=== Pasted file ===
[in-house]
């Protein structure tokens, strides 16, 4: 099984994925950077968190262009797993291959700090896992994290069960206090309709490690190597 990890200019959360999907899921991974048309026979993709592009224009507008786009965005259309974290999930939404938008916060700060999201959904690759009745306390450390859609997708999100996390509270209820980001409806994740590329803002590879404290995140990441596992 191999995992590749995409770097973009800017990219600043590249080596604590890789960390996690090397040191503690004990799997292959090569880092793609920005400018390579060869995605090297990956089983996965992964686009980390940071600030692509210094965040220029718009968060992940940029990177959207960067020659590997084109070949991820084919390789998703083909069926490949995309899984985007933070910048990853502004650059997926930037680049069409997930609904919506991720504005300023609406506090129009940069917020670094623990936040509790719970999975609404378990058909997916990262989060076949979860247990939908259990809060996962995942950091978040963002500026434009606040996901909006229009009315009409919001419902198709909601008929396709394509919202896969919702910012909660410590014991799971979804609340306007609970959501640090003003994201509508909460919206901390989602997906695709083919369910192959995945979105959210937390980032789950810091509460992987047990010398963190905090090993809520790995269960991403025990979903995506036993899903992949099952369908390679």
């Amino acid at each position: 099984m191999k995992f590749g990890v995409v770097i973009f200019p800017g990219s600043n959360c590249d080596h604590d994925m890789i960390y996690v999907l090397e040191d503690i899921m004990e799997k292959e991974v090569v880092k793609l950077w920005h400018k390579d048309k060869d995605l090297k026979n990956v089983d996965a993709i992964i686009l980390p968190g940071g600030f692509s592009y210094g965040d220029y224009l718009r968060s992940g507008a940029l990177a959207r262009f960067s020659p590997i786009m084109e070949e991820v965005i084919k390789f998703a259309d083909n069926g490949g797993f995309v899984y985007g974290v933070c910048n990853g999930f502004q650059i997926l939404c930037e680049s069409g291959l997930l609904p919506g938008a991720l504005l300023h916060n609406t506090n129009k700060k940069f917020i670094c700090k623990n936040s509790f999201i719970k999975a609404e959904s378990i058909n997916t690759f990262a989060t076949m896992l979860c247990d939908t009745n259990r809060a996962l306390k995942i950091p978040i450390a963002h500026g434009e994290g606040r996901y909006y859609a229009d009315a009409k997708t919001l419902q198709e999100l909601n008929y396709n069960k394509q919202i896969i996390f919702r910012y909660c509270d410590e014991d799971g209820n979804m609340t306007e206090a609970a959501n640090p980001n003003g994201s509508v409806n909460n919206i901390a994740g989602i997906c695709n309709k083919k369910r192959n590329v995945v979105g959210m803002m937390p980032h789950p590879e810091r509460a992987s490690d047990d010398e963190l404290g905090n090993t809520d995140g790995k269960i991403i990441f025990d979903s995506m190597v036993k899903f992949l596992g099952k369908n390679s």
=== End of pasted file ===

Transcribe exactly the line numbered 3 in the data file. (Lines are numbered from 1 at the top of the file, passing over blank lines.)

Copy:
């Amino acid at each position: 099984m191999k995992f590749g990890v995409v770097i973009f200019p800017g990219s600043n959360c590249d080596h604590d994925m890789i960390y996690v999907l090397e040191d503690i899921m004990e799997k292959e991974v090569v880092k793609l950077w920005h400018k390579d048309k060869d995605l090297k026979n990956v089983d996965a993709i992964i686009l980390p968190g940071g600030f692509s592009y210094g965040d220029y224009l718009r968060s992940g507008a940029l990177a959207r262009f960067s020659p590997i786009m084109e070949e991820v965005i084919k390789f998703a259309d083909n069926g490949g797993f995309v899984y985007g974290v933070c910048n990853g999930f502004q650059i997926l939404c930037e680049s069409g291959l997930l609904p919506g938008a991720l504005l300023h916060n609406t506090n129009k700060k940069f917020i670094c700090k623990n936040s509790f999201i719970k999975a609404e959904s378990i058909n997916t690759f990262a989060t076949m896992l979860c247990d939908t009745n259990r809060a996962l306390k995942i950091p978040i450390a963002h500026g434009e994290g606040r996901y909006y859609a229009d009315a009409k997708t919001l419902q198709e999100l909601n008929y396709n069960k394509q919202i896969i996390f919702r910012y909660c509270d410590e014991d799971g209820n979804m609340t306007e206090a609970a959501n640090p980001n003003g994201s509508v409806n909460n919206i901390a994740g989602i997906c695709n309709k083919k369910r192959n590329v995945v979105g959210m803002m937390p980032h789950p590879e810091r509460a992987s490690d047990d010398e963190l404290g905090n090993t809520d995140g790995k269960i991403i990441f025990d979903s995506m190597v036993k899903f992949l596992g099952k369908n390679s």